Since perl can use the mmap() call, it is possible to write device drivers that access /dev/port and /dev/mem as perl scripts. If you don't already use perl, it's probably not worth it, but if you do use perl, you may find the idea intriguing. If you try it, I'd like to know how it works for you, and if you have any hints, I may pass them on to the readers of this column. Similarly, it is technically possible (although in practice “too clever by half” and rather slow) to write a device driver as a shell script, by using dd to read and write ports. Just to be contrary, I worked on such a driver, and found that the chief problems are the lack of binary bit-wise operations and lack of real binary data. I am not distributing this shell script; anyone who seriously cares about playing in this way can cook up their own based on the userlp.c file presented in this column. If you get it to work reliably, please notify me, and I may print your version in a future Kernel Korner.
Michael K. Johnson is the editor of Linux Journal, and is also the author of the Linux Kernel Hackers' Guide. He welcomes your comments.
Practical Task Scheduling Deployment
July 20, 2016 12:00 pm CDT
One of the best things about the UNIX environment (aside from being stable and efficient) is the vast array of software tools available to help you do your job. Traditionally, a UNIX tool does only one thing, but does that one thing very well. For example, grep is very easy to use and can search vast amounts of data quickly. The find tool can find a particular file or files based on all kinds of criteria. It's pretty easy to string these tools together to build even more powerful tools, such as a tool that finds all of the .log files in the /home directory and searches each one for a particular entry. This erector-set mentality allows UNIX system administrators to seem to always have the right tool for the job.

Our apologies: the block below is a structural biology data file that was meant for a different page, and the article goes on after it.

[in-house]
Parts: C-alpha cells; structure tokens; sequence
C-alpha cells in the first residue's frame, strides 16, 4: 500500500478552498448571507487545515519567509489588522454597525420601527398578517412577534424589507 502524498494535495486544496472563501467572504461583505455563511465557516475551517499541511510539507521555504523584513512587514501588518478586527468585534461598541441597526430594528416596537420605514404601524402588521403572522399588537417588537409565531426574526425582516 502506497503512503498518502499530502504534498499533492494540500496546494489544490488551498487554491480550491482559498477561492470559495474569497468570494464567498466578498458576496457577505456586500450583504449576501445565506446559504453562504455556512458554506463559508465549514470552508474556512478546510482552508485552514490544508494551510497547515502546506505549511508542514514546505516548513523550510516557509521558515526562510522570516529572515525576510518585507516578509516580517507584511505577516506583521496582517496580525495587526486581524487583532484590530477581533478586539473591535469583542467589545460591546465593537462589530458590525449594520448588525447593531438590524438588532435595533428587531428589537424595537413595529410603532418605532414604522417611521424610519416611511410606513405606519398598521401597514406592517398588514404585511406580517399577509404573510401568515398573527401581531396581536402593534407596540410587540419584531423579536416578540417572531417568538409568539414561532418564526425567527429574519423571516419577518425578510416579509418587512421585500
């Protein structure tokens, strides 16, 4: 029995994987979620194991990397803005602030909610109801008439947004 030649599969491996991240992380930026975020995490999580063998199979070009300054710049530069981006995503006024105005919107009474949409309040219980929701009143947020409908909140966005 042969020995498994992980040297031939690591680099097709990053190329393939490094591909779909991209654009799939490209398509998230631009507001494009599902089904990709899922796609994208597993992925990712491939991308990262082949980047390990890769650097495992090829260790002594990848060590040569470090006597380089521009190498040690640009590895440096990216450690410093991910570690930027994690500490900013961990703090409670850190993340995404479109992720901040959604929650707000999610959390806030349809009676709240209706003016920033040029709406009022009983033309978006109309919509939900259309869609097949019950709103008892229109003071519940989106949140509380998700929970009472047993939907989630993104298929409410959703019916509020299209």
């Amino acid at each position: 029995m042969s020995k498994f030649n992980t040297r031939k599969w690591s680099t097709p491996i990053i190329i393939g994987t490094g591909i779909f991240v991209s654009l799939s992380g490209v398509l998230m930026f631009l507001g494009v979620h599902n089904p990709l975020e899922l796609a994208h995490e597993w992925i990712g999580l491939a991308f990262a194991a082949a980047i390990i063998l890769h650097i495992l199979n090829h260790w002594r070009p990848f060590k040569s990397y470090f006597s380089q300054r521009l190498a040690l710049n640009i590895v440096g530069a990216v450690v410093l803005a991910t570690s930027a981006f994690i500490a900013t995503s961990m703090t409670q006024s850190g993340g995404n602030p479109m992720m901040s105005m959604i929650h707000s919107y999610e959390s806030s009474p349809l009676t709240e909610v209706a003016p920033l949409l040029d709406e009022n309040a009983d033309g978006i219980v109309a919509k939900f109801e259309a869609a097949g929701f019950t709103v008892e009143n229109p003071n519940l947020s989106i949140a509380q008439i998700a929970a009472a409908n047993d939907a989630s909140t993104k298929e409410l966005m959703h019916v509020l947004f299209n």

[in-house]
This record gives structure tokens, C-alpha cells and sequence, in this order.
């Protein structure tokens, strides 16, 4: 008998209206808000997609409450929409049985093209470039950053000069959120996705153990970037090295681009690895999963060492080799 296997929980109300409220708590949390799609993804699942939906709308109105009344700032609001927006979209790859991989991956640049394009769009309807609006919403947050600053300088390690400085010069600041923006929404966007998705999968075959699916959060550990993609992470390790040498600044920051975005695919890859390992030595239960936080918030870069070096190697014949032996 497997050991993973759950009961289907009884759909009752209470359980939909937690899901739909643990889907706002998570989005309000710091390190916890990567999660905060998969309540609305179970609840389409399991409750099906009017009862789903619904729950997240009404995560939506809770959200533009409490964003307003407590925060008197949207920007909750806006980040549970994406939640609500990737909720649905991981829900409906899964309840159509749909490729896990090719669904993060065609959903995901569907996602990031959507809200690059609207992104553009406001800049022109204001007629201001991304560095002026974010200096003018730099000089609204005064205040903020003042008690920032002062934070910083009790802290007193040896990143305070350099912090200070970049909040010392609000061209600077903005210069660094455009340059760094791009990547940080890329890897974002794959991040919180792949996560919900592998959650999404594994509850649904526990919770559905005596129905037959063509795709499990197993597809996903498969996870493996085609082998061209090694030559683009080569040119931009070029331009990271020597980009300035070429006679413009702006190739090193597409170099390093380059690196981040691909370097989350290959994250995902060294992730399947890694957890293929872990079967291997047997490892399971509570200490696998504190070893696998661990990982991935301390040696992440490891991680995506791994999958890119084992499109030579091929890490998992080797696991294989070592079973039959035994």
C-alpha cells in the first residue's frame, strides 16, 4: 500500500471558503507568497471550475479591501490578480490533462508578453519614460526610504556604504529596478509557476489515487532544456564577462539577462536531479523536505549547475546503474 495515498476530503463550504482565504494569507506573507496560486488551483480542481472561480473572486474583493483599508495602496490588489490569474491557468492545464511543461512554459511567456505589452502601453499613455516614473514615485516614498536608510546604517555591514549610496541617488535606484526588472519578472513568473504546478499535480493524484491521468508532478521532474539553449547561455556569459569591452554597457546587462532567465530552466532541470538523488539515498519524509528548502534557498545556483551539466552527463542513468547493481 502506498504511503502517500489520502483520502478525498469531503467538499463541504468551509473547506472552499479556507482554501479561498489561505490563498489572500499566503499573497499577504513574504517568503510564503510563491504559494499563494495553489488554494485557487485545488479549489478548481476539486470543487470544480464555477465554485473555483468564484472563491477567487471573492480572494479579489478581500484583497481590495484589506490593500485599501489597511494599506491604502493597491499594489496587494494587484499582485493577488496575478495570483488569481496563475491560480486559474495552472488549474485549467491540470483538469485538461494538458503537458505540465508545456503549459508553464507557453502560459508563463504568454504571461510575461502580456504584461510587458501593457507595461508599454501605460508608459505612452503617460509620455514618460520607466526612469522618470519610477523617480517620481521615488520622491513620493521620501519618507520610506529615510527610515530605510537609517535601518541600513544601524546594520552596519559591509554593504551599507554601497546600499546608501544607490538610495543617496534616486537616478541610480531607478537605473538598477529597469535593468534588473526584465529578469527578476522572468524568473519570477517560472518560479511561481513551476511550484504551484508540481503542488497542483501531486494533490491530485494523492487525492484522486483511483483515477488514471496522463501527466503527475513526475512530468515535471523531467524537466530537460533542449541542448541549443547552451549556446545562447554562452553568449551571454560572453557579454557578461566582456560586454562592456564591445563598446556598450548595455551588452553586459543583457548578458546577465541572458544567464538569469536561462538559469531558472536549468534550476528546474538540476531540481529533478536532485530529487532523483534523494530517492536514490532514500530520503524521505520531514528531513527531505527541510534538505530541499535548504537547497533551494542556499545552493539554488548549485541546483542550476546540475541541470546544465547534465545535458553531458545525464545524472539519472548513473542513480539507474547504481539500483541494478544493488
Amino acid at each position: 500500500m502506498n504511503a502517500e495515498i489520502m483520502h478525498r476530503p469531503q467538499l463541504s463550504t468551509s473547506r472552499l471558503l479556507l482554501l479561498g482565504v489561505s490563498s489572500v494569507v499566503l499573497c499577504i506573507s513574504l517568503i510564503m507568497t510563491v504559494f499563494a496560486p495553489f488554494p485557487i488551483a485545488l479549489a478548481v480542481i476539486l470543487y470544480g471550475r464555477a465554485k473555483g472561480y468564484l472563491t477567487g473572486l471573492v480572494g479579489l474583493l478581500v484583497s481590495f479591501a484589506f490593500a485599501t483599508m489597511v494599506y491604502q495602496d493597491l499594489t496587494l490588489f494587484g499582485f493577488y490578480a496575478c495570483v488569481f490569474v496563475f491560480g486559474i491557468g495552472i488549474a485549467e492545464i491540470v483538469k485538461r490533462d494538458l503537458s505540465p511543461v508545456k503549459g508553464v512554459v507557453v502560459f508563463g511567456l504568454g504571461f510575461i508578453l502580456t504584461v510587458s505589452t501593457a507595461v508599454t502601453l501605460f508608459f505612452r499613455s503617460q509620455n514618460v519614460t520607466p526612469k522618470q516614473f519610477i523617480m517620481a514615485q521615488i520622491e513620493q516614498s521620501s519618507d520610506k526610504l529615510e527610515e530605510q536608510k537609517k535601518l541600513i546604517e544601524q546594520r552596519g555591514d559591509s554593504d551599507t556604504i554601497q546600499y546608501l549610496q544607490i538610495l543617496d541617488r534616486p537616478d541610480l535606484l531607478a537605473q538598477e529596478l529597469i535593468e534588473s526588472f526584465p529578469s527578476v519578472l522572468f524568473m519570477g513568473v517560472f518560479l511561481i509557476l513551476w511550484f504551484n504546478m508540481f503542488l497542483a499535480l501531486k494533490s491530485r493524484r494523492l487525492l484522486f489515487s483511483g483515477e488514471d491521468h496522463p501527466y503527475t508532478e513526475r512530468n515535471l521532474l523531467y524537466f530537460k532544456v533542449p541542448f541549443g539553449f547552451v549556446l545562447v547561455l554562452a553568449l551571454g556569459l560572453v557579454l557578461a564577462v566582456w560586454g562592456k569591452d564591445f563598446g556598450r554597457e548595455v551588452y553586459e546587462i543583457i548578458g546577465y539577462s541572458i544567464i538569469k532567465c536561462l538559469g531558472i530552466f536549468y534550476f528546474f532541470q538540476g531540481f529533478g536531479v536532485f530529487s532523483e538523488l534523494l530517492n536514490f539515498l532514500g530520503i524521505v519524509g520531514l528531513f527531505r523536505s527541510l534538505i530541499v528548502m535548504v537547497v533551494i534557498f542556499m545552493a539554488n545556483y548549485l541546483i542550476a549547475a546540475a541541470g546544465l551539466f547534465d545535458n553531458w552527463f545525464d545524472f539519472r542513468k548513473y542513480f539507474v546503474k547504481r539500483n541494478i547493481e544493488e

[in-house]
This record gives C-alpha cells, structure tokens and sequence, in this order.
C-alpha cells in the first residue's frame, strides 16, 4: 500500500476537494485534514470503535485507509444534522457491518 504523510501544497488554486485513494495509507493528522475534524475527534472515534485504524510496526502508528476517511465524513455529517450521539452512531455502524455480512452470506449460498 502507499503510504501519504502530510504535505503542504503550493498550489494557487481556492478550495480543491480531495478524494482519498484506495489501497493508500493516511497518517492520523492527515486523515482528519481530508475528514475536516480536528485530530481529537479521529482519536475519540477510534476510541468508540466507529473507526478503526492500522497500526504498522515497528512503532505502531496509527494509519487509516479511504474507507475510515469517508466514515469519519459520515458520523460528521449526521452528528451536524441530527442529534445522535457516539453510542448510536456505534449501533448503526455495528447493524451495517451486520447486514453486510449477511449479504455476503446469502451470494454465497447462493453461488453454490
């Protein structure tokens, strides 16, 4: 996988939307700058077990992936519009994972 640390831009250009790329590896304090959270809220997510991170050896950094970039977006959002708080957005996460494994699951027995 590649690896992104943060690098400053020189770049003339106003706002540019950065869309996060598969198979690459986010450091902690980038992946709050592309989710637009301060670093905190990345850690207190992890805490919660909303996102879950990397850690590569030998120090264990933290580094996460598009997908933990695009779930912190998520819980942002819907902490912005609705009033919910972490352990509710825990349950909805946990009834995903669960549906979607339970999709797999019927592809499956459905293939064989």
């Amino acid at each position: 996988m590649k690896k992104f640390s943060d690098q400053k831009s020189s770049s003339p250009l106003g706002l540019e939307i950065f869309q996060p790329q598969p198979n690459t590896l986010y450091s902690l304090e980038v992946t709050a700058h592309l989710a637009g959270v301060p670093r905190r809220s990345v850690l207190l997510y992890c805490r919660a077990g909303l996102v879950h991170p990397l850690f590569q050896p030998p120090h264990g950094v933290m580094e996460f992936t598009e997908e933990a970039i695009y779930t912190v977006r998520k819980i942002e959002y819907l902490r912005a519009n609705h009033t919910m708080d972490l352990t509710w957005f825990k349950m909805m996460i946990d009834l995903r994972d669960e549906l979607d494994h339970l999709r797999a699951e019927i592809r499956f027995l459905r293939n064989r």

Cron traditionally has been considered another such a tool for job scheduling, but is it enough? This webinar considers that very question. The first part builds on a previous Geek Guide, Beyond Cron, and briefly describes how to know when it might be time to consider upgrading your job scheduling infrastructure. The second part presents an actual planning and implementation framework.
Join Linux Journal's Mike Diehl and Pat Cameron of Help Systems.
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- Rogue Wave Software's Zend Server
- SuperTuxKart 0.9.2 Released
With all the industry talk about the benefits of Linux on Power and all the performance advantages offered by its open architecture, you may be considering a move in that direction. If you are thinking about analytics, big data and cloud computing, you would be right to evaluate Power. The idea of using commodity x86 hardware and replacing it every three years is an outdated cost model. It doesn’t consider the total cost of ownership, and it doesn’t consider the advantage of real processing power, high-availability and multithreading like a demon.
This ebook takes a look at some of the practical applications of the Linux on Power platform and ways you might bring all the performance power of this open architecture to bear for your organization. There are no smoke and mirrors here—just hard, cold, empirical evidence provided by independent sources. I also consider some innovative ways Linux on Power will be used in the future.Get the Guide